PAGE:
this is so helpful. as usual, i have a few comments and questions. i’ll go list form.
    1. i almost never know how to answer, “how are you doing?” and i’m without excuse.
    2. i often wonder specifics. not that i should be asking them in the church lobby…or the parking lot at the grocery store, but it’s good to know that it can be helpful, rather than burdensome.
    3. i struggle with wanting to tell you how sad i am for you, but wonder what the point of that would be…it seems too self-focused. is there any comfort in hearing reports of your friends grieving for you? or maybe i should ask what is most comforting? or does it just depend on the moment?

    i finally put you on the blogroll, but want to post about your blog, but keep stumbling over words…i’m way too self-conscious. i need to get over myself because this series applies to everyone i know. who doesn’t know someone who is grieving????

    Reply
  • 4. lynn  |  April 7, 2008 at 8:56 am

    Thank you so much for sharing your grief experience and writing these posts. They are so enlightening and helpful – because so many times I jsut don’t know what to say. I am praying for you and your family. God bless you.

    Reply
  • 5. shawnda  |  April 7, 2008 at 1:01 pm

    Again, very helpful, Molly! Love you and praying for you, friend!

    Reply
  • 6. Stephanie  |  April 7, 2008 at 1:08 pm

    Molly,

    Thank you for these posts. I have so enjoyed reading these–they are so helpful to so many people. What a blessing you are to people!

    love, steph

    Reply
  • 7. Melanie  |  April 7, 2008 at 1:12 pm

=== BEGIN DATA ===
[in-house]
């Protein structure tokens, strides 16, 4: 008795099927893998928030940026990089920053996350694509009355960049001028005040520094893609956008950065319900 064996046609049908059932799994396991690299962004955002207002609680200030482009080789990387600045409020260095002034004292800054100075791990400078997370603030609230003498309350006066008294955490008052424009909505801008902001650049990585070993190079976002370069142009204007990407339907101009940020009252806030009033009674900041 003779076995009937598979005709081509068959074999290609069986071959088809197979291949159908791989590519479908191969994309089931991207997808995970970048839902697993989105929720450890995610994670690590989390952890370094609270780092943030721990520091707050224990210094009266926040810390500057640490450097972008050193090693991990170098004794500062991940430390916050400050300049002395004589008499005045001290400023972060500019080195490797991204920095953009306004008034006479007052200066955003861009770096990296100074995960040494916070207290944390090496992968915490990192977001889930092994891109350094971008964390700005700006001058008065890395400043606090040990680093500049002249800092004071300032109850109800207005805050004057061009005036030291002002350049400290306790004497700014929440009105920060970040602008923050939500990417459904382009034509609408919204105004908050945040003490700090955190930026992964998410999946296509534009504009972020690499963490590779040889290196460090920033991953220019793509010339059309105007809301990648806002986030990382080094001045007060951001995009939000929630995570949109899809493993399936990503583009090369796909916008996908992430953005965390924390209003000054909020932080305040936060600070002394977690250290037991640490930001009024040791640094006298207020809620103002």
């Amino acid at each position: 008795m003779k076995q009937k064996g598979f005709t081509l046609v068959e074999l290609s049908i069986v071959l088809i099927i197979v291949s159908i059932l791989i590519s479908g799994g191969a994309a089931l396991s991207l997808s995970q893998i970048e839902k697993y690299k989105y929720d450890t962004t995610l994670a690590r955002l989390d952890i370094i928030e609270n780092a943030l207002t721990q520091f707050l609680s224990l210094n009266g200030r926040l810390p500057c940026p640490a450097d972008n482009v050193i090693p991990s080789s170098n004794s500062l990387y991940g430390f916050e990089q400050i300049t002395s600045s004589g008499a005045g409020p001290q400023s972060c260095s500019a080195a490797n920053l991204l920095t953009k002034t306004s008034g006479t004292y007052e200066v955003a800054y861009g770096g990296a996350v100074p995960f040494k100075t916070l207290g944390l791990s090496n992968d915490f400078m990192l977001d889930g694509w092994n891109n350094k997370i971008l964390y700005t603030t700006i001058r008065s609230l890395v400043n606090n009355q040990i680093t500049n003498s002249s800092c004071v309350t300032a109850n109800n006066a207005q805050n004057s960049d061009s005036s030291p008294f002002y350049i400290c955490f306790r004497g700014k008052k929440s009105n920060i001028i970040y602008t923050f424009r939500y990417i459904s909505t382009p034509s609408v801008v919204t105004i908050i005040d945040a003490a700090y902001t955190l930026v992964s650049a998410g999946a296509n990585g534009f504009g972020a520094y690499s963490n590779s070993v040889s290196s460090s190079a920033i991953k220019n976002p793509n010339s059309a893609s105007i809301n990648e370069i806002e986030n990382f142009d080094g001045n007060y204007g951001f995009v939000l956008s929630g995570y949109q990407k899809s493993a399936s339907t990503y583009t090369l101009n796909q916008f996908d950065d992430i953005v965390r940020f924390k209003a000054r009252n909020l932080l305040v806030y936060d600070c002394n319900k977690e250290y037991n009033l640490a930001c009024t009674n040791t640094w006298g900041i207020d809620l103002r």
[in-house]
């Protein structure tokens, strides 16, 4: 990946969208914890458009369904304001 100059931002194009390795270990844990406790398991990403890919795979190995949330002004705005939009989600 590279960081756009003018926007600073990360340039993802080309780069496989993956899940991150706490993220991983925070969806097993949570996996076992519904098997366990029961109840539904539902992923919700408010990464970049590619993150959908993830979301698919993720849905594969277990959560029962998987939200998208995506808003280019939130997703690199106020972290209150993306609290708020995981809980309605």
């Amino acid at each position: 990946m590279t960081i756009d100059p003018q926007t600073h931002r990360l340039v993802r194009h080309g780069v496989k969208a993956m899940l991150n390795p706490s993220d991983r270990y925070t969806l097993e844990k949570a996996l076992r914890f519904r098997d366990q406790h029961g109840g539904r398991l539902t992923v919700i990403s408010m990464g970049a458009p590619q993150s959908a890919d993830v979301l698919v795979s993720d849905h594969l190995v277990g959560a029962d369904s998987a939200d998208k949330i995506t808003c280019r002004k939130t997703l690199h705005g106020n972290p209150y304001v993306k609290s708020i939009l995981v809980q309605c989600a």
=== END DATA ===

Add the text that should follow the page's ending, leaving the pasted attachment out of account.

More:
Thank you for articulating this… When we were in the hospital with our newborn that needed heart surgery- and we were there for longer than expected… I felt so alone sometimes. I know that those in my church didn’t know what to say, and I tried putting myself in their shoes, but it was a hard time. I always know now that when others are going through hard times it better to say SOMETHING than nothing at all-

    Reply
  • 8. Valerie  |  April 7, 2008 at 3:00 pm

    What a helpful series of posts. If I could have printed this and handed it out to family and friends 5 years ago when we lost our son, I would have! What a blessing these smart words will be to many who want to help their friends but don’t know how. There are still times when I feel clumsy with my words around grief, even having been through so much of it myself. What a blessing that you have God, a fantastic husband and son through this horrible time. Thanks. Many blessings to you and your beautiful family. Valerie

    Reply
  • 9. Tiffany  |  April 7, 2008 at 6:06 pm